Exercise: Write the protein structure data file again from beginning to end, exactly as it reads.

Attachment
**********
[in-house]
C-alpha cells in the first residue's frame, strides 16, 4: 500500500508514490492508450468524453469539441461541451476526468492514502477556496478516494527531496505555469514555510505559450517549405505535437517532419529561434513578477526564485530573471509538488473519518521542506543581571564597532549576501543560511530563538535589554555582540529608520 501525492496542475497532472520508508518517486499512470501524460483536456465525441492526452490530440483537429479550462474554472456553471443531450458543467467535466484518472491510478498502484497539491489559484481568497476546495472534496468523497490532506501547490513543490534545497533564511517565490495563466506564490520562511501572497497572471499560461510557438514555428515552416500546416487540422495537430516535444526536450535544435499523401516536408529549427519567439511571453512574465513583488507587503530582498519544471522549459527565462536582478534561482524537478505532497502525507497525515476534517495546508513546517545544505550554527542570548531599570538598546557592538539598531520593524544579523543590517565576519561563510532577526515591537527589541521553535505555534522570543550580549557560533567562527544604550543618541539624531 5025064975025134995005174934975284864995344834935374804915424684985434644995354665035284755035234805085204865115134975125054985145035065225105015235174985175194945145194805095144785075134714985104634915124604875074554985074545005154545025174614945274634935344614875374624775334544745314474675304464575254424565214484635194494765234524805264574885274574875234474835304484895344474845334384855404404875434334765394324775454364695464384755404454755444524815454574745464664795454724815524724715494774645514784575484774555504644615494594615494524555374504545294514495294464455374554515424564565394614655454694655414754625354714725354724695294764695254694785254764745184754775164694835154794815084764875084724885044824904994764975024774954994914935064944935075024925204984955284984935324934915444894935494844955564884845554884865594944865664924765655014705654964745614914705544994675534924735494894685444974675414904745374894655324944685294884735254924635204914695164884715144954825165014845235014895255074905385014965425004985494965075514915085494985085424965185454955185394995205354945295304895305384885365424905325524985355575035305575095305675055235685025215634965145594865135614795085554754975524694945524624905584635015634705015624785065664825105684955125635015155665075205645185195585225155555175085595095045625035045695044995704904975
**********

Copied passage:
[in-house]
C-alpha cells in the first residue's frame, strides 16, 4: 500500500508514490492508450468524453469539441461541451476526468492514502477556496478516494527531496505555469514555510505559450517549405505535437517532419529561434513578477526564485530573471509538488473519518521542506543581571564597532549576501543560511530563538535589554555582540529608520 501525492496542475497532472520508508518517486499512470501524460483536456465525441492526452490530440483537429479550462474554472456553471443531450458543467467535466484518472491510478498502484497539491489559484481568497476546495472534496468523497490532506501547490513543490534545497533564511517565490495563466506564490520562511501572497497572471499560461510557438514555428515552416500546416487540422495537430516535444526536450535544435499523401516536408529549427519567439511571453512574465513583488507587503530582498519544471522549459527565462536582478534561482524537478505532497502525507497525515476534517495546508513546517545544505550554527542570548531599570538598546557592538539598531520593524544579523543590517565576519561563510532577526515591537527589541521553535505555534522570543550580549557560533567562527544604550543618541539624531 5025064975025134995005174934975284864995344834935374804915424684985434644995354665035284755035234805085204865115134975125054985145035065225105015235174985175194945145194805095144785075134714985104634915124604875074554985074545005154545025174614945274634935344614875374624775334544745314474675304464575254424565214484635194494765234524805264574885274574875234474835304484895344474845334384855404404875434334765394324775454364695464384755404454755444524815454574745464664795454724815524724715494774645514784575484774555504644615494594615494524555374504545294514495294464455374554515424564565394614655454694655414754625354714725354724695294764695254694785254764745184754775164694835154794815084764875084724885044824904994764975024774954994914935064944935075024925204984955284984935324934915444894935494844955564884845554884865594944865664924765655014705654964745614914705544994675534924735494894685444974675414904745374894655324944685294884735254924635204914695164884715144954825165014845235014895255074905385014965425004985494965075514915085494985085424965185454955185394995205354945295304895305384885365424905325524985355575035305575095305675055235685025215634965145594865135614795085554754975524694945524624905584635015634705015624785065664825105684955125635015155665075205645185195585225155555175085595095045625035045695044995704904975